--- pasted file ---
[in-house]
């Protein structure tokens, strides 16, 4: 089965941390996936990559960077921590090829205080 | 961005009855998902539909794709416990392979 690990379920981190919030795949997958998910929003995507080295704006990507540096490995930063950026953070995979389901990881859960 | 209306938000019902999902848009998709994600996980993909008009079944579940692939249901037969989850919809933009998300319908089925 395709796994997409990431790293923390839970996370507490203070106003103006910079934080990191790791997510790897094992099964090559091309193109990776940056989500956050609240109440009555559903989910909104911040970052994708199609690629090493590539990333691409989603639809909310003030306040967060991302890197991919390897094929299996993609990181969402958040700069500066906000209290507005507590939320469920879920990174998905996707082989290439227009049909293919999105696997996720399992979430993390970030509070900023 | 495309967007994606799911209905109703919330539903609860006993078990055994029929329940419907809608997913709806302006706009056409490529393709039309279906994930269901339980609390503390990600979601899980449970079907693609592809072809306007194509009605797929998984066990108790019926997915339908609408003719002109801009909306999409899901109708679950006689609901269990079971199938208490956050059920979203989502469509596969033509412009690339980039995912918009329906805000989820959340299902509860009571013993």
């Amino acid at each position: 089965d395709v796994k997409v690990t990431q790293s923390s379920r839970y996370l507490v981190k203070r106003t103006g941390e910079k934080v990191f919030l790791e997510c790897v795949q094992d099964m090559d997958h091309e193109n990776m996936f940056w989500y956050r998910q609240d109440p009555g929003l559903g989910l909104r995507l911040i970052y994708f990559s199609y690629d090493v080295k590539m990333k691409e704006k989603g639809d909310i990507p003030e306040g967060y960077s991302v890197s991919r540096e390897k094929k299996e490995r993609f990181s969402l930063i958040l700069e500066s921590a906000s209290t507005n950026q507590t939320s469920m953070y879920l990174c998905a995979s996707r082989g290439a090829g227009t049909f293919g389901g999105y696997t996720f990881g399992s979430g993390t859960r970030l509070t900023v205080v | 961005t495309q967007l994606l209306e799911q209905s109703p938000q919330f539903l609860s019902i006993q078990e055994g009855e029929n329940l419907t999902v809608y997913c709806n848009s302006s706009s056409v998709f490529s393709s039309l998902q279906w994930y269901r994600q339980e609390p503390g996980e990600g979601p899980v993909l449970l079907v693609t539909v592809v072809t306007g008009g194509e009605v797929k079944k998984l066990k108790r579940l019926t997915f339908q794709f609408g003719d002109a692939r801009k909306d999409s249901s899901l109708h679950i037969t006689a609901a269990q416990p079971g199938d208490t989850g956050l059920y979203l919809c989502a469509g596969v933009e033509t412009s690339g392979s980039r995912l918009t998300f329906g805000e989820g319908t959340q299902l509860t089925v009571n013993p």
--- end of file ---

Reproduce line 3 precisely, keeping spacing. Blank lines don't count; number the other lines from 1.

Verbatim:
């Amino acid at each position: 089965d395709v796994k997409v690990t990431q790293s923390s379920r839970y996370l507490v981190k203070r106003t103006g941390e910079k934080v990191f919030l790791e997510c790897v795949q094992d099964m090559d997958h091309e193109n990776m996936f940056w989500y956050r998910q609240d109440p009555g929003l559903g989910l909104r995507l911040i970052y994708f990559s199609y690629d090493v080295k590539m990333k691409e704006k989603g639809d909310i990507p003030e306040g967060y960077s991302v890197s991919r540096e390897k094929k299996e490995r993609f990181s969402l930063i958040l700069e500066s921590a906000s209290t507005n950026q507590t939320s469920m953070y879920l990174c998905a995979s996707r082989g290439a090829g227009t049909f293919g389901g999105y696997t996720f990881g399992s979430g993390t859960r970030l509070t900023v205080v | 961005t495309q967007l994606l209306e799911q209905s109703p938000q919330f539903l609860s019902i006993q078990e055994g009855e029929n329940l419907t999902v809608y997913c709806n848009s302006s706009s056409v998709f490529s393709s039309l998902q279906w994930y269901r994600q339980e609390p503390g996980e990600g979601p899980v993909l449970l079907v693609t539909v592809v072809t306007g008009g194509e009605v797929k079944k998984l066990k108790r579940l019926t997915f339908q794709f609408g003719d002109a692939r801009k909306d999409s249901s899901l109708h679950i037969t006689a609901a269990q416990p079971g199938d208490t989850g956050l059920y979203l919809c989502a469509g596969v933009e033509t412009s690339g392979s980039r995912l918009t998300f329906g805000e989820g319908t959340q299902l509860t089925v009571n013993p």